A country music singer has claimed that a Massachusetts venue where she had been performing for seven years canceled her gig for the remainder of the year after owners learned she had performed the national anthem at a rally for former President Donald Trump.
On April 27, Carly Tefft, who hails from Massachusetts, had the honor of performing “The Star-Spangled Banner” at a Trump rally in New Hampshire. “When 45 calls you to sing the anthem, just letting God use my voice as a vessel. @realdonaldtrump, thank you mr. president,” she posted to Instagram.
While Tefft suspected that her appearance at the rally might ruffle a few feathers, she did not expect to lose work because of it. She was wrong. About five days later, one of the managers of Harvest Gallery — a restaurant and bar in Dennis, Massachusetts, near Cape Cod — reportedly called to say that all of her scheduled performances for the rest of the year had been canceled.
According to an interview Tefft gave on “The Howie Carr Show” this week, the unnamed manager claimed that patrons might feel “threatened” and even likened having her perform to obscene art. “‘I can’t have nude artistry hanging in my space,’ he said, and he was comparing that to what I did,” Tefft told host Taylor Cormier.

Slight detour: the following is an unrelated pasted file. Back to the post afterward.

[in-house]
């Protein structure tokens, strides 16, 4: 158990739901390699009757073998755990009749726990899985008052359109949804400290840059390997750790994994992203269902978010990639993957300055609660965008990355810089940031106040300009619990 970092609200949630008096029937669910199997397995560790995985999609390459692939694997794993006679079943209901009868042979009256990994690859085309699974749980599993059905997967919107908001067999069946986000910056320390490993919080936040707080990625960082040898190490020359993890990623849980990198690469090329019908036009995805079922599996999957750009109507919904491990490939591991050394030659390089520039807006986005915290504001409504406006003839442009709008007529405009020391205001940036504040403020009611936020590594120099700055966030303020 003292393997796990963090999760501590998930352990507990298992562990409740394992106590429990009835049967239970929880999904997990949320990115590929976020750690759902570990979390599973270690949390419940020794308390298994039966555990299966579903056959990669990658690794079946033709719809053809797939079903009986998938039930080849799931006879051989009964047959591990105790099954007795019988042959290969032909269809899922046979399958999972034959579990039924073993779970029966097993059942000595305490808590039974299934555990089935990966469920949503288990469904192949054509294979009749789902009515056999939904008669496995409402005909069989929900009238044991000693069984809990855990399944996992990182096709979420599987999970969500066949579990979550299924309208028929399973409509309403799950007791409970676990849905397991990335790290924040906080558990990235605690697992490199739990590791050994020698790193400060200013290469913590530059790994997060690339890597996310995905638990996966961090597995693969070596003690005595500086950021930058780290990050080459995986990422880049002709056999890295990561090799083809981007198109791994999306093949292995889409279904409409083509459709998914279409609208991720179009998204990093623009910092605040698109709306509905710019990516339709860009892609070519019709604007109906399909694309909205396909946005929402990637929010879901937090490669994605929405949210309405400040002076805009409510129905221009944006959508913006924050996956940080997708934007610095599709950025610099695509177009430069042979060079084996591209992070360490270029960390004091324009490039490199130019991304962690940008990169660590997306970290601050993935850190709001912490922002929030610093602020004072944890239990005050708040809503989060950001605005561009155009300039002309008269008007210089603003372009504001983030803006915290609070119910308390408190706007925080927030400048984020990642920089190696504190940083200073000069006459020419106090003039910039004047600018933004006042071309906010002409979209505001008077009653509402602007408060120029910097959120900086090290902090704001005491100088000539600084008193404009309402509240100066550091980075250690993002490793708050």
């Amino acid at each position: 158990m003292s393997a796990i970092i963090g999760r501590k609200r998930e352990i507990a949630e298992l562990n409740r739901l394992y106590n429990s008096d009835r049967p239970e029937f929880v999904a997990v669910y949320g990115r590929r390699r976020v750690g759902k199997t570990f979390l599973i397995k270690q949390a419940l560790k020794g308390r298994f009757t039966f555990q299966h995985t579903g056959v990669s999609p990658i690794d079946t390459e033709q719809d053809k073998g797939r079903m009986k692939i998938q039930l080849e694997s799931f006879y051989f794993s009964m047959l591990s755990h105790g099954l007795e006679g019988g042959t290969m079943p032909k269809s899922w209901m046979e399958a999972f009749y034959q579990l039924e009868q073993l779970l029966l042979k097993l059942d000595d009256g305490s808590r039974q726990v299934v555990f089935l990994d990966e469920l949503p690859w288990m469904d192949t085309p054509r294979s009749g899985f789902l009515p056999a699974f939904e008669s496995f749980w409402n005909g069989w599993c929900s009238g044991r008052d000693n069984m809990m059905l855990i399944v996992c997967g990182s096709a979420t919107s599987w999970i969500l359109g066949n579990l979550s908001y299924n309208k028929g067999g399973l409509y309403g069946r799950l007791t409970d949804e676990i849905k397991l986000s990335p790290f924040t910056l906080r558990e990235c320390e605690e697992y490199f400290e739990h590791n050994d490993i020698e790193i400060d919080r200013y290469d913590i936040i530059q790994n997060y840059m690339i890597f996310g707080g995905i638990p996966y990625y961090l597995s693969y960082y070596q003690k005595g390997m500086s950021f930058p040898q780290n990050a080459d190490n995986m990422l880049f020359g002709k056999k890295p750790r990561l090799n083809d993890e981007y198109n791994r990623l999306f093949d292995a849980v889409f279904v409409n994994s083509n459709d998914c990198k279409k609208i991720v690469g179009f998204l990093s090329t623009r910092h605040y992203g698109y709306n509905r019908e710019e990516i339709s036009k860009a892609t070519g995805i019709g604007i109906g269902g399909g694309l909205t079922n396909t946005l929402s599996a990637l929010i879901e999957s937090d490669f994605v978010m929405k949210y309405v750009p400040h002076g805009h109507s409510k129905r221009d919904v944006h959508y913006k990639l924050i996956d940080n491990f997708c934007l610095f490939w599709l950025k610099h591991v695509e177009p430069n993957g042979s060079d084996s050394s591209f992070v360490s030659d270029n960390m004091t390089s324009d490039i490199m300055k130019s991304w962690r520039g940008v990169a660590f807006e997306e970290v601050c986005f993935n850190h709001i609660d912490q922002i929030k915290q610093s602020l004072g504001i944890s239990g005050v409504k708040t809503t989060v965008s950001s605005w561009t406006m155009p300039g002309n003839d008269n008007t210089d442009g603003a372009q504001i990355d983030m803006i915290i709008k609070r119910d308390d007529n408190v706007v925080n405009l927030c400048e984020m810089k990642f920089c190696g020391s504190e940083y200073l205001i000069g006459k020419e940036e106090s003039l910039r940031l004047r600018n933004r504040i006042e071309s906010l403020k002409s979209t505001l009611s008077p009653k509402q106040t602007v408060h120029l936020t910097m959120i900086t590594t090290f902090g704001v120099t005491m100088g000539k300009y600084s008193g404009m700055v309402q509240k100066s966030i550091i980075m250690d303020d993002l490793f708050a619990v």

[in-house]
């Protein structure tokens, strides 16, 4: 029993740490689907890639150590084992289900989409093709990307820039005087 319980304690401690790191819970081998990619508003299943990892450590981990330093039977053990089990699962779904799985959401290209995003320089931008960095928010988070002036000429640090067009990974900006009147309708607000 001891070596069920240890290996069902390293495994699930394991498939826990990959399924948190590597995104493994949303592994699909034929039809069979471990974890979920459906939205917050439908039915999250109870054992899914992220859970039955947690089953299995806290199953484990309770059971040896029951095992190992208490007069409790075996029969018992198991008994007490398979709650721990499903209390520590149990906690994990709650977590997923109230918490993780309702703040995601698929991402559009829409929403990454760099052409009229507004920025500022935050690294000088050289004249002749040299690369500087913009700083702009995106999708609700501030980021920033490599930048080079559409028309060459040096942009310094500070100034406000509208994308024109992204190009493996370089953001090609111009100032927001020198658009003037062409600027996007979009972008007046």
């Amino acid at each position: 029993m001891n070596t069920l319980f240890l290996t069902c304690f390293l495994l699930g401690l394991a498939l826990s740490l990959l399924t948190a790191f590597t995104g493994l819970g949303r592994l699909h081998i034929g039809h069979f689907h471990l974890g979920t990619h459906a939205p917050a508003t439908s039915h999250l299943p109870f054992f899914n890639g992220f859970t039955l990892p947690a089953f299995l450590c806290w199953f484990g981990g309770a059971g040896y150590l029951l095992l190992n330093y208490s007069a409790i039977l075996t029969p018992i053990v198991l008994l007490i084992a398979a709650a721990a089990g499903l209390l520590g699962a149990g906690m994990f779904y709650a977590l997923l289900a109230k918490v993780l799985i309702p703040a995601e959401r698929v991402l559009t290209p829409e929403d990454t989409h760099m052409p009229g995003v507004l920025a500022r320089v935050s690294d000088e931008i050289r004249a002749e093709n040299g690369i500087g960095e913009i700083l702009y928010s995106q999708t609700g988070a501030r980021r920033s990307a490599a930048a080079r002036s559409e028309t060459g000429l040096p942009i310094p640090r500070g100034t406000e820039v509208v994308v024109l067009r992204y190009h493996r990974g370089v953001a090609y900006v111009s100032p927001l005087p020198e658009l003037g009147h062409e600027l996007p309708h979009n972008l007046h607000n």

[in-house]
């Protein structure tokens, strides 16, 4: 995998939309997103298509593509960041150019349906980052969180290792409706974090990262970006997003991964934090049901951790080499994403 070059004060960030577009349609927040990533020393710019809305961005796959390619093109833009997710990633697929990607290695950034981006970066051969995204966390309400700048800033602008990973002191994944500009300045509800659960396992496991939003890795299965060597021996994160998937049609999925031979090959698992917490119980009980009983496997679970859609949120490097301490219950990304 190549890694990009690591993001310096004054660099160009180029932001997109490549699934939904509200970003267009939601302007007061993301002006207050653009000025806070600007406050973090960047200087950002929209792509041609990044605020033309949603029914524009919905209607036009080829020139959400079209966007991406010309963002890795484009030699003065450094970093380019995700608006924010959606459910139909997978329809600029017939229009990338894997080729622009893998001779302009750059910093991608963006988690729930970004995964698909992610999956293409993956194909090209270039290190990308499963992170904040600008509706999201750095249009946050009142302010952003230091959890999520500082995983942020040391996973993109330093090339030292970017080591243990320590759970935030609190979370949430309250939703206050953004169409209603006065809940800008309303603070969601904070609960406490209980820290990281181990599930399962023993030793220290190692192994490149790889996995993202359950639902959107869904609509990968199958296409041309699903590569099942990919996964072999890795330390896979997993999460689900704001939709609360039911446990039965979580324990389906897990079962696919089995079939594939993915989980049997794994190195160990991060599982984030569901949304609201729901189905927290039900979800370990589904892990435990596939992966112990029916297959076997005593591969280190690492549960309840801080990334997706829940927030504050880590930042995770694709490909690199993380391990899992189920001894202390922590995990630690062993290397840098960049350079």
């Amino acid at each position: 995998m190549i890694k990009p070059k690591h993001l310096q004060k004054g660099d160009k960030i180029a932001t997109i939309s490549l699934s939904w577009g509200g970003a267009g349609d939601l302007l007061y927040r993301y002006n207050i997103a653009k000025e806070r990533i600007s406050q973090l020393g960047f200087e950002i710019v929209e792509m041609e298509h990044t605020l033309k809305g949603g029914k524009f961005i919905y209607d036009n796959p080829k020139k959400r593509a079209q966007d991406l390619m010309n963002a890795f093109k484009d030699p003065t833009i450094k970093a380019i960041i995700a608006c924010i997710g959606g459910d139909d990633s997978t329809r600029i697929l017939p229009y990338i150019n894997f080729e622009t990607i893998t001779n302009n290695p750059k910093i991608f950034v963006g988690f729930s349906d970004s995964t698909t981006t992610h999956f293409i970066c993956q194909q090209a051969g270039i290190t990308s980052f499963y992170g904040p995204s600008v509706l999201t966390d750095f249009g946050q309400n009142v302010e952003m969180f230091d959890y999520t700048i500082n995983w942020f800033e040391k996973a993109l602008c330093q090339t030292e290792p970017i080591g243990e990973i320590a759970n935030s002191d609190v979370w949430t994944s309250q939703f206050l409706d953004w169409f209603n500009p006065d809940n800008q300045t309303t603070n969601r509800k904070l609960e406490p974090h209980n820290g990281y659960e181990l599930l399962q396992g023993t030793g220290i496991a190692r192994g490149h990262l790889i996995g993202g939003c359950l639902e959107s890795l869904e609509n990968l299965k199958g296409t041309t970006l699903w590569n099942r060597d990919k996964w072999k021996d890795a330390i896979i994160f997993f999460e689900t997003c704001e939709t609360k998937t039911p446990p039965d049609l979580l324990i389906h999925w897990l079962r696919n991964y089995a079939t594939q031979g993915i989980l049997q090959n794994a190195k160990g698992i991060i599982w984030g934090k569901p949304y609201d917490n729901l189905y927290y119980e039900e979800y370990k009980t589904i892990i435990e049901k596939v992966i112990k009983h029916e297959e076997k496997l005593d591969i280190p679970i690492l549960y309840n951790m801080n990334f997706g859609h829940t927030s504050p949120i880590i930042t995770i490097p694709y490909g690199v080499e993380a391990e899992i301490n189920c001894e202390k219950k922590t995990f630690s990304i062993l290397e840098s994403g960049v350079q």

The manager then went even further and allegedly probed Tefft about her personal opinions regarding the former president. “Are you a Trump supporter?” he demanded to know. “I just sighed,” said Tefft, who has never publicly endorsed Trump and who claimed to support only God “wholeheartedly.”
“I knew that no matter what I said, he had already made up his mind. That’s his business, and that’s his prerogative.” She said he later complimented her for having “a great head on [her] shoulders” and insisted that she was still welcome to frequent Harvest Gallery as a patron, but not as a performer.
“It’s funny because Massachusetts — you know, liberal — is supposed to be more ‘open,'” she said.
For a few weeks, Tefft kept the alleged cancellation to herself. However, she later changed her mind and decided to share it in the hopes that it might prevent her kids from enduring a similar experience someday.
“My kids one day, just because they go to one church or like one person or support one team, if they can’t work somewhere, that’s not okay,” she said.
On Wednesday, she shared a video of her song “Freedom in This Country” on Twitter, hinting that now might be a good time to “re-release” it in light of her situation.
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